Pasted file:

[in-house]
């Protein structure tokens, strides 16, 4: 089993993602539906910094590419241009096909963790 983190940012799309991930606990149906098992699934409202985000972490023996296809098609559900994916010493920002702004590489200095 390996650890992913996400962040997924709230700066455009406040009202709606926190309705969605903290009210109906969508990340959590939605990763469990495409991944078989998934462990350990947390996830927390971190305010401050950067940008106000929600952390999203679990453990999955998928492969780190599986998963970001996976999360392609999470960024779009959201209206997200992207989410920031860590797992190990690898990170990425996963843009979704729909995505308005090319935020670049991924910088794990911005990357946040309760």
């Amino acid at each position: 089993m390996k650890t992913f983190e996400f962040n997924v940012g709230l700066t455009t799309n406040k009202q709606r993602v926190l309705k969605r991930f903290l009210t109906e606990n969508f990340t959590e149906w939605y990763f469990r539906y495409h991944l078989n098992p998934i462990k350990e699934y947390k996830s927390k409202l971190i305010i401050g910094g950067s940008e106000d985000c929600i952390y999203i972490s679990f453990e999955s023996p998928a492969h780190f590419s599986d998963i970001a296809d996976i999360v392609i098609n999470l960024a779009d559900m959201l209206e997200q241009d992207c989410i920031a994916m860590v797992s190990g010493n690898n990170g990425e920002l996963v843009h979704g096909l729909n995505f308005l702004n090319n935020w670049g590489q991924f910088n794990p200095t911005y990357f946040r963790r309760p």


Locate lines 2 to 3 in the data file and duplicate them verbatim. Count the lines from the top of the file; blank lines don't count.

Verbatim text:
């Protein structure tokens, strides 16, 4: 089993993602539906910094590419241009096909963790 983190940012799309991930606990149906098992699934409202985000972490023996296809098609559900994916010493920002702004590489200095 390996650890992913996400962040997924709230700066455009406040009202709606926190309705969605903290009210109906969508990340959590939605990763469990495409991944078989998934462990350990947390996830927390971190305010401050950067940008106000929600952390999203679990453990999955998928492969780190599986998963970001996976999360392609999470960024779009959201209206997200992207989410920031860590797992190990690898990170990425996963843009979704729909995505308005090319935020670049991924910088794990911005990357946040309760």
């Amino acid at each position: 089993m390996k650890t992913f983190e996400f962040n997924v940012g709230l700066t455009t799309n406040k009202q709606r993602v926190l309705k969605r991930f903290l009210t109906e606990n969508f990340t959590e149906w939605y990763f469990r539906y495409h991944l078989n098992p998934i462990k350990e699934y947390k996830s927390k409202l971190i305010i401050g910094g950067s940008e106000d985000c929600i952390y999203i972490s679990f453990e999955s023996p998928a492969h780190f590419s599986d998963i970001a296809d996976i999360v392609i098609n999470l960024a779009d559900m959201l209206e997200q241009d992207c989410i920031a994916m860590v797992s190990g010493n690898n990170g990425e920002l996963v843009h979704g096909l729909n995505f308005l702004n090319n935020w670049g590489q991924f910088n794990p200095t911005y990357f946040r963790r309760p």